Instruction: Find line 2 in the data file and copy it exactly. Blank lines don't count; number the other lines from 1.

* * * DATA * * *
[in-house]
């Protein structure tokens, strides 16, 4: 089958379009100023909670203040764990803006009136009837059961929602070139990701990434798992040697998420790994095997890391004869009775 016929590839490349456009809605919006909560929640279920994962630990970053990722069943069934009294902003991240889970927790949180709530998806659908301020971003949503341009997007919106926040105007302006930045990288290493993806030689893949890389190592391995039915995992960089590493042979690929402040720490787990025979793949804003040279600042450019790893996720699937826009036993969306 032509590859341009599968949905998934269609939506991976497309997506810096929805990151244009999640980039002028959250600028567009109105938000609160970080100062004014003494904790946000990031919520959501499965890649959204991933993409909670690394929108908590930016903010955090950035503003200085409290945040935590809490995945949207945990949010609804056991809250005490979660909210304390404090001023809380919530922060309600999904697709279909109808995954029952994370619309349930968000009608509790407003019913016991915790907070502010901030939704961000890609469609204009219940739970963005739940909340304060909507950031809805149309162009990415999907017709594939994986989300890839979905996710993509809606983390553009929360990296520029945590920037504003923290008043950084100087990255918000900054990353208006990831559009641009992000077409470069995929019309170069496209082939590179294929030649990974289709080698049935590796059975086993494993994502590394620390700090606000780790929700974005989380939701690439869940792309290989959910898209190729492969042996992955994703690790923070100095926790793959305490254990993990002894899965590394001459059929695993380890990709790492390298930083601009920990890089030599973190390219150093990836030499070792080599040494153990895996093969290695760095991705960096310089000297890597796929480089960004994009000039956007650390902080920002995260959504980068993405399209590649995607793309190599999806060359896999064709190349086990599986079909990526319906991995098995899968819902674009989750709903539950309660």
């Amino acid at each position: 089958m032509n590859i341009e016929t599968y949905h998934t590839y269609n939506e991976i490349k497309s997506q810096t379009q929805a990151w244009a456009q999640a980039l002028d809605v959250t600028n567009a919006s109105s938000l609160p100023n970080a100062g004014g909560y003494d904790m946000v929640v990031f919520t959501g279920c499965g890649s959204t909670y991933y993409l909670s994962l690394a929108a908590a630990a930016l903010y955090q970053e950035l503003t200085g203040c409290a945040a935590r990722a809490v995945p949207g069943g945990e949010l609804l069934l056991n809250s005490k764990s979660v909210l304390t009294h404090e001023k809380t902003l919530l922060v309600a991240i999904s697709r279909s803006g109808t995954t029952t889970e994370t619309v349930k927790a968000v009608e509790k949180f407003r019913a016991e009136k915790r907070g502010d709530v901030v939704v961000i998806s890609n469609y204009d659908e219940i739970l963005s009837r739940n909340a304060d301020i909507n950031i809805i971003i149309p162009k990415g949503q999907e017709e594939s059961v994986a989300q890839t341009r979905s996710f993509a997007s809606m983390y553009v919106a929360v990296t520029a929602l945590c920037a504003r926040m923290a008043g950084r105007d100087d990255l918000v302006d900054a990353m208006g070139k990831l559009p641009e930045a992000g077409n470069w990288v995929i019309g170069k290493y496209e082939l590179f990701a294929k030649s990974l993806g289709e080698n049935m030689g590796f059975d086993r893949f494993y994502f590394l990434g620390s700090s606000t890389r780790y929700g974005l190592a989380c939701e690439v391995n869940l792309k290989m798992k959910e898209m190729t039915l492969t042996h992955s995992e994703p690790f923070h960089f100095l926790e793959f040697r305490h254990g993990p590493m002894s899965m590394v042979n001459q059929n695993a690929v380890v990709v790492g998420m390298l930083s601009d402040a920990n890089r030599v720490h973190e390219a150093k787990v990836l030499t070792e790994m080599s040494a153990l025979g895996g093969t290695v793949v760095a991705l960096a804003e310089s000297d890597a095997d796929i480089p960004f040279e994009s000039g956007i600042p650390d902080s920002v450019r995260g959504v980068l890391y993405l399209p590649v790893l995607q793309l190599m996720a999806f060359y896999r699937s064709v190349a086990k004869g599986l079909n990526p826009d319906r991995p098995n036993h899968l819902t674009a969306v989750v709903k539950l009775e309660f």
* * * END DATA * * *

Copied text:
């Protein structure tokens, strides 16, 4: 089958379009100023909670203040764990803006009136009837059961929602070139990701990434798992040697998420790994095997890391004869009775 016929590839490349456009809605919006909560929640279920994962630990970053990722069943069934009294902003991240889970927790949180709530998806659908301020971003949503341009997007919106926040105007302006930045990288290493993806030689893949890389190592391995039915995992960089590493042979690929402040720490787990025979793949804003040279600042450019790893996720699937826009036993969306 032509590859341009599968949905998934269609939506991976497309997506810096929805990151244009999640980039002028959250600028567009109105938000609160970080100062004014003494904790946000990031919520959501499965890649959204991933993409909670690394929108908590930016903010955090950035503003200085409290945040935590809490995945949207945990949010609804056991809250005490979660909210304390404090001023809380919530922060309600999904697709279909109808995954029952994370619309349930968000009608509790407003019913016991915790907070502010901030939704961000890609469609204009219940739970963005739940909340304060909507950031809805149309162009990415999907017709594939994986989300890839979905996710993509809606983390553009929360990296520029945590920037504003923290008043950084100087990255918000900054990353208006990831559009641009992000077409470069995929019309170069496209082939590179294929030649990974289709080698049935590796059975086993494993994502590394620390700090606000780790929700974005989380939701690439869940792309290989959910898209190729492969042996992955994703690790923070100095926790793959305490254990993990002894899965590394001459059929695993380890990709790492390298930083601009920990890089030599973190390219150093990836030499070792080599040494153990895996093969290695760095991705960096310089000297890597796929480089960004994009000039956007650390902080920002995260959504980068993405399209590649995607793309190599999806060359896999064709190349086990599986079909990526319906991995098995899968819902674009989750709903539950309660």